rabid (Strike that, I’m tired of people using rabid to describe the Pirates’ fans from Tuesday night’s game. It’s as though twenty years of losing have reduced Pittsburgh fans to starving wolverines who have no idea of what good baseball looks like and now that they’ve seen it are going into a frenzy like wild sharks in an aquarium. Pittsburgh is a city with a rich baseball tradition, multiple World Series championships, and a litany of All-Star, Hall of Fame players in the classiest sense who deserve all the respect, adulation, and recognition that…well…okay, just stop calling them rabid) enthusiastic fan base that will get at least two more home games. And that might be enough. Prediction: Pirates in five.
Atlanta Braves vs. Los Angeles Dodgers
This series comes down to one basic factor, from where your columnist is sitting: who has the better pitchers? The line-ups for both teams somewhat cancel each other out; the Braves are steady and consistent, if slightly unspectacular (not a lot of 11-run outbursts to be found here), while the Dodgers 1-4 hitters (Puig, Crawford, Ramirez, Gonzalez) are amazing, followed by a motley crew of “yes, we spent a lot of money last offseason, but A.J. Ellis is still our catcher” type personalities. Where the bullpens stack up, one might see an advantage to the Braves (or to whichever team features Craig “Lowest Career ERA in MLB History” Kimbrel (Yes, history.)) that is neutered when you look at the Dodgers pen, where Kenley Jansen is almost as good. (1.88 ERA to Kimbrel’s 1.21 ERA)
Which leaves the starters.
The Braves have a successful, homegrown rotation (hmm, that didn’t sound quite how I wanted it to…) led by Kris Medlan, Mike Minor, and Rookie of the Year candidate Julio Teheran, none of whom have a higher ERA than Minor’s 3.21. They’re built for sustained success over a longer series, and would be prime contenders…except that they’re playing the Dodgers, who will be trotting out (in reverse order!)…
Number Three…LHP Hyun-jin Ryu (14-8, 3.00 ERA, .252/.299/.361 slash line) (Grantland has described Ryu as a Korean version of David Wells. This is factually inaccurate, as I’m not sure how likely Ryu is to wind up in the mosh pit at a Metallica concert)
Number Two…RHP Zack Greinke (15-4, 2.63 ERA, .234/.291/.355) who looks to be fully recovered from his collarbone injury earlier in the year, and who would be a deadly staff ace on anyone’s team. Then again, there’s this guy…
Number One…LHP Clayton Kershaw (16-9, 1.83 ERA, .195/.244/.277) 3-time ERA leader in the National League, and, if you would believe the hype, a clone of Sandy Koufax. I think that comparison is far too easy to make (they were both lefties, they were both Dodgers, they both are unbelievably hard to hit against, their signature pitches were fastballs and curveballs, etc.) and speaks to a somewhat lazy approach to headline-generating in sports media. Besides, Koufax took YEARS to establish himself before he turned into an ape-shit crazy-good pitcher from ’61-’66. Kershaw is this good already and has a career ERA of 2.60 over 1180 major league innings, and he’s only twenty-five years old. All the awards. All the superlatives.
Also, if the Braves have to play against Kershaw and Greinke twice, (neither of whom I see losing…and if they do, it won’t happen again) this could be a very short series. Prediction: Dodgers in four.
Boston Red Sox vs. Tampa Bay Rays
A worst to first team against a scrappy team that has fought its way into playoff contention makes for an interesting story, but the fact of the matter is that the Red Sox are among the candidates for the best team in the league. Their pitching, anchored by a resurgent John Lackey, Clay Bucholtz, and Jon Lester, is formidable; a solid bullpen led by the best reliever in baseball this year, Koji Uehara, closes out the games. And that’s before getting into a lineup featuring the familiar names of Pedroia, Ortiz, Ellsbury, and co., joined this year by the steady presence of Mike Napoli and the defensive wizardry of Jose Iglesias. The Red Sox are built to play in October baseball games, and are already familiar with the Rays, having gone 12-7 against the Rays this year. It’s hard not to look at this contest and forecast a sweep; the Rays just don’t have the timely hitting necessary to overcome the high caliber pitching of the Sox, while the Boston lineup is tested and true against the Rays (with the only noticeable slip coming back in 2008).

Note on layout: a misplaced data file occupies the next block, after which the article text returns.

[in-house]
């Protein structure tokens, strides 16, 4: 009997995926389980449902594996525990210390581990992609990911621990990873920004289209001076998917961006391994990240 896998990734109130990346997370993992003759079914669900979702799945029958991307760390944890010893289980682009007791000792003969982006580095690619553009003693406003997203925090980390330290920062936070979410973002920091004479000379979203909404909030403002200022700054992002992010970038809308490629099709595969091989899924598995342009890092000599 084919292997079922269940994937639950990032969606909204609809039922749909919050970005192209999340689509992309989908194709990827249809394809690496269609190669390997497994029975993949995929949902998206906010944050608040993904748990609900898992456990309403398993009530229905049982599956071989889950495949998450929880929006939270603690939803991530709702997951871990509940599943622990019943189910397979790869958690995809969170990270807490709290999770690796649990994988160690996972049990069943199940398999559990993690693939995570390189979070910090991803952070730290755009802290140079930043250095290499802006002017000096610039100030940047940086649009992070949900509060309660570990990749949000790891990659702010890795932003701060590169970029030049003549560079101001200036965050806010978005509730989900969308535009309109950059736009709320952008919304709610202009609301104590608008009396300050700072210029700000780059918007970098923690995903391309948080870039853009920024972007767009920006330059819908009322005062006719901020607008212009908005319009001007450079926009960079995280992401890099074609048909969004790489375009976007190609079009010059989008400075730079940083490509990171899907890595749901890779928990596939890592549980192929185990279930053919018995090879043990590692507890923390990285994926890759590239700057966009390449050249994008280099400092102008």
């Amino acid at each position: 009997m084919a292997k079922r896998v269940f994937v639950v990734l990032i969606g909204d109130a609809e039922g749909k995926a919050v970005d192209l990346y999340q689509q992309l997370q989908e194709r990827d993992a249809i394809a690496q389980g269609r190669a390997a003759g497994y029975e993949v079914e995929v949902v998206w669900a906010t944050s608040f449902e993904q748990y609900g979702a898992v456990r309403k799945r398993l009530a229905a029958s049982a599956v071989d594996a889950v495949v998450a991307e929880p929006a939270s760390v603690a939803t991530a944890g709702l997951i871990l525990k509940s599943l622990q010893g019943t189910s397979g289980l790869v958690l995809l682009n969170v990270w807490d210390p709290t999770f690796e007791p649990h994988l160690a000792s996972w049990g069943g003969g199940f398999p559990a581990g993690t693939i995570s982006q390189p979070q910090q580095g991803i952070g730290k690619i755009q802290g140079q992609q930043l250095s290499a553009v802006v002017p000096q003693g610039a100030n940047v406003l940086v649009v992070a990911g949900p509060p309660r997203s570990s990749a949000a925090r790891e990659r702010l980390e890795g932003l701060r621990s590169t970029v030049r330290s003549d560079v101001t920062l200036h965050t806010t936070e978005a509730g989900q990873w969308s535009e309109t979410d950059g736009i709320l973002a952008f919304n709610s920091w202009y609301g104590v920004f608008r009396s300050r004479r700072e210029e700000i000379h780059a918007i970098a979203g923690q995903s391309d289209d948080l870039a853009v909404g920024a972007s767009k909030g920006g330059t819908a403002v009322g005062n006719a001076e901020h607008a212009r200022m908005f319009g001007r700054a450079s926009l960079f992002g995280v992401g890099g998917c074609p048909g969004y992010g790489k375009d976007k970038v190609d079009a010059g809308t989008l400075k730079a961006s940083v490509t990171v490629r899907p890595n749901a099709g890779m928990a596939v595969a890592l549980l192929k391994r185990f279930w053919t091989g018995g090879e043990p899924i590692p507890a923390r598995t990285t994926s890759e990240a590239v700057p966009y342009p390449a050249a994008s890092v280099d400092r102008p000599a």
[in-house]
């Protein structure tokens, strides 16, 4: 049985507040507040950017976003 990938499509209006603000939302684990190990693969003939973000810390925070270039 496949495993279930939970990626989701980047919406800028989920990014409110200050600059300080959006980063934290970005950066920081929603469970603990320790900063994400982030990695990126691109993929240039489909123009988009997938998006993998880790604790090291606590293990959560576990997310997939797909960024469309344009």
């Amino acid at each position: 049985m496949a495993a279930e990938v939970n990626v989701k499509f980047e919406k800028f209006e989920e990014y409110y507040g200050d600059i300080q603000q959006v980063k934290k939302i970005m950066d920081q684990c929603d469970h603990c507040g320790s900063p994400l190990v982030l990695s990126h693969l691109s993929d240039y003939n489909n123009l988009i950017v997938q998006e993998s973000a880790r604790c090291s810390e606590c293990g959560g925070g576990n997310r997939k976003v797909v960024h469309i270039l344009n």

Sorry, just not a lot to say here. AL East baseball has been so hyped this year, I’m feeling turned off by the lackluster results. Check back with me for the ALCS. I should care more by then. Prediction: Boston wins in four.
Oakland Athletics vs. Detroit Tigers
I’m trying to care. Really, I am. I’m trying to ignore the A’s history of one-and-done’s, that wafer-thin line-up (though Josh Donaldson is a stud MVP candidate…who will lose out because this guy and this guy exist), and a pitching rotation that performs adequately and spectacularly when called upon, but has no outstanding ace to go up against the monstrosity that is the Detroit Tigers baseball club.
Instead, I’m going to list the Tigers’ rotation, followed by one name (who is admittedly an x-factor for the series, but not as big a one as you might think)
Max Scherzer: 2.90 ERA, .198/.254/.329, 240 K’s, 10.08 K’s per 9 IP
Justin Verlander: .3.46 ERA, .253/.315/.376, 217 K’s (Admittedly an off-year for the man who for the last two years was the Best Pitcher in Baseball, a title he yielded to Kershaw this year. On the other hand, that might not matter if the Tigers pull through with a World Series win this year.)
Anibel Sanchez: 2.57 ERA, .229/.286/.330, 202 K’s
Doug Fister: 3.67 ERA, .281/.329/.381…okay, maybe they won’t pitch Fister, but worse things have happened.
And then there’s Miguel Cabrera, who had an otherworldly year from April through August before getting hurt and tailing off. He says that he’s going at 100% (but then, why would he not?) and if he is, he drives the Tigers lineup. If he’s not, Austin Jackson, Torii Hunter, Prince Fielder, and Co. should be able to generate enough offense to overcome the Tenacious A’s. (See what I did there?) Prediction: Tigers in three.
Current Predictions Record: 1-2 (That wild card round was not good to me.)